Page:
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Coming to a closure, also known as making decisions is always one of the most difficult challenges a group faces.

Recently, I was leading a workshop on meetings and many participants faced the difficult issue of decision-making. One of the participants put it clearly:

‘I hate it when I’m being asked to join a meeting to give my opinion and to notice afterwards that my input was not used! Why was I requested to be there in the first place?’

This is not just about wasting time. This runs deeper. Leaders calling meetings seek buy-in and therefore ask for input on decisions they want to make. But more often than none leaders fail to listen to and communicate clearly with the people they’ve asked to join. Participants often don’t realise if or how the leader makes a decision.

Thus meetings get a toxic character. This negatively affect morale, follow-up meetings start running overtime, conspiracy stories start buzzing around, etcetera.

There are two major questions a group faces when reaching closure:

  1. what decision rule should we apply?
  2. how do we deal with (the lack of) support?

When it comes to decision rules there is a clear divide between authoritative and democratic decision-making.

Authoritative and democratic decision rules

A leader with the authority to make a decision can do either so without discussion or after consultation. In any case the leader should make clear that he or she is taking the final decision and also when s/he is doing so. This clarity is often lacking.

In his Modern Meeting Standard Al Pittampalli propagates a clear authoritative decision rule. The leader (not necessarily the highest in the hierarchy) is being granted powers to act and therefore makes decisions based on consultations with the others.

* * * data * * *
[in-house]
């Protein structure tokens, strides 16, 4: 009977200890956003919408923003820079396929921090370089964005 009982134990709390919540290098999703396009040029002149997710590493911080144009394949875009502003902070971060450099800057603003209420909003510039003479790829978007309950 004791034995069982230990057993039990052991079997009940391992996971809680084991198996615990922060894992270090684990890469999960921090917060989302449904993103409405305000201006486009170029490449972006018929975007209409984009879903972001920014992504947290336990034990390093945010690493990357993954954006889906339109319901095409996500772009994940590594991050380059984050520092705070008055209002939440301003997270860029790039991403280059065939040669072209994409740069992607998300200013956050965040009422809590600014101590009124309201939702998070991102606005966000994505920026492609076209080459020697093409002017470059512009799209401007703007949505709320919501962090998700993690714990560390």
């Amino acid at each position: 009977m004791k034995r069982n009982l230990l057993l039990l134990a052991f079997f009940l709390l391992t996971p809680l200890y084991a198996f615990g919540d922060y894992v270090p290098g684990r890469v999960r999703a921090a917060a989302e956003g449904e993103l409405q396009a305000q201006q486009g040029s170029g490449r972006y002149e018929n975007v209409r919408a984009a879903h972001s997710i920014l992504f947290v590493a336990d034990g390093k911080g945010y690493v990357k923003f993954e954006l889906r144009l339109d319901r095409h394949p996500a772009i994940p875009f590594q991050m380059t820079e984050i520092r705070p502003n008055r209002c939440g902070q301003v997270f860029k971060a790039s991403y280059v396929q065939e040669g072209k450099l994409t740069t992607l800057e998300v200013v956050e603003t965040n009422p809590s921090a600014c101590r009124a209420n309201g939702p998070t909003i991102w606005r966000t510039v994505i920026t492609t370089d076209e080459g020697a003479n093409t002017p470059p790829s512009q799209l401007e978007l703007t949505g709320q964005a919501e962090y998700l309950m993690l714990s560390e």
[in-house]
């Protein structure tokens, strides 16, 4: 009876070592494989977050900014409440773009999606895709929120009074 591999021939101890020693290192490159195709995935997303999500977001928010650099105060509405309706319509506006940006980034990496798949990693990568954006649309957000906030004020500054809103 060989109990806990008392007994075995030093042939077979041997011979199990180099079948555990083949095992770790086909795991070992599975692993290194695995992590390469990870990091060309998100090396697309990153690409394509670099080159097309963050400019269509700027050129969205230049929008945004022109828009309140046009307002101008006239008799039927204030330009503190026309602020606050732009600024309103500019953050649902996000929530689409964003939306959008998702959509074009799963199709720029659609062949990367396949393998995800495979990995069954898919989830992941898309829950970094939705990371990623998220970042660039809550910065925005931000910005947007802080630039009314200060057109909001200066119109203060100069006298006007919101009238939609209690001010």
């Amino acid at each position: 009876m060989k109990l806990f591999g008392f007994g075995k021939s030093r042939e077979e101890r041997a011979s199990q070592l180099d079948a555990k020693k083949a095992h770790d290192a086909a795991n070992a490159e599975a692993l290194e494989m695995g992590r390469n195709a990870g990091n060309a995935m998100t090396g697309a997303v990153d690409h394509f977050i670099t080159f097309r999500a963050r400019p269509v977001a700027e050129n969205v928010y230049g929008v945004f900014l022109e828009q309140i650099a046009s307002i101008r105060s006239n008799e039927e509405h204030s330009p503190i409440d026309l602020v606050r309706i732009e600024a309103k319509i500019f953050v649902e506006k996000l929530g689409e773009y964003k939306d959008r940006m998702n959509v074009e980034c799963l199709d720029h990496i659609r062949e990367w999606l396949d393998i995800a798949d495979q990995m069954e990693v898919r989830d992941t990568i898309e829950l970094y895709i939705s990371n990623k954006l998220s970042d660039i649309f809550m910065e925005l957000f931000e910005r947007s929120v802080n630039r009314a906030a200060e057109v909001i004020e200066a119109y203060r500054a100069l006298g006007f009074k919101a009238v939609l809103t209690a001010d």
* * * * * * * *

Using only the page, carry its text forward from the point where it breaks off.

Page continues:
In democratic decision-making the range is roughly between the majority vote and unanimous agreement. With the latter everyone is involved up till the last end when a decision can be made that suits everyone. In a majority vote the minority opinion can be disregarded.

Support is reflected in gradients of yes

When a yes means many different things

Now, how to deal with the issue of support (or buy-in)? Support usually comes in the form of a yes or no. However having a yes does not necessarily mean people will follow through on the decision. Their yes might be half-hearted. Especially since saying no to a proposal many already (seem to) support is no easy thing.

In the Facilitator’s Guide to Participatory Decision-Making, Sam Kaner tackles this issue with the Gradients of Agreement Scale. Participants give their support for a certain decision on a continuum going from yes to no. Thus becomes clear where participants stand and whether their support is enough to push the decision through.

Now you can make few but lasting decisions

So when you have a clear decision rule and the level of support within a group has been made explicit, then making few and lasting decisions becomes much easier. This is how I intended my 6th habit make few but lasting decisions of folder you can download on my site

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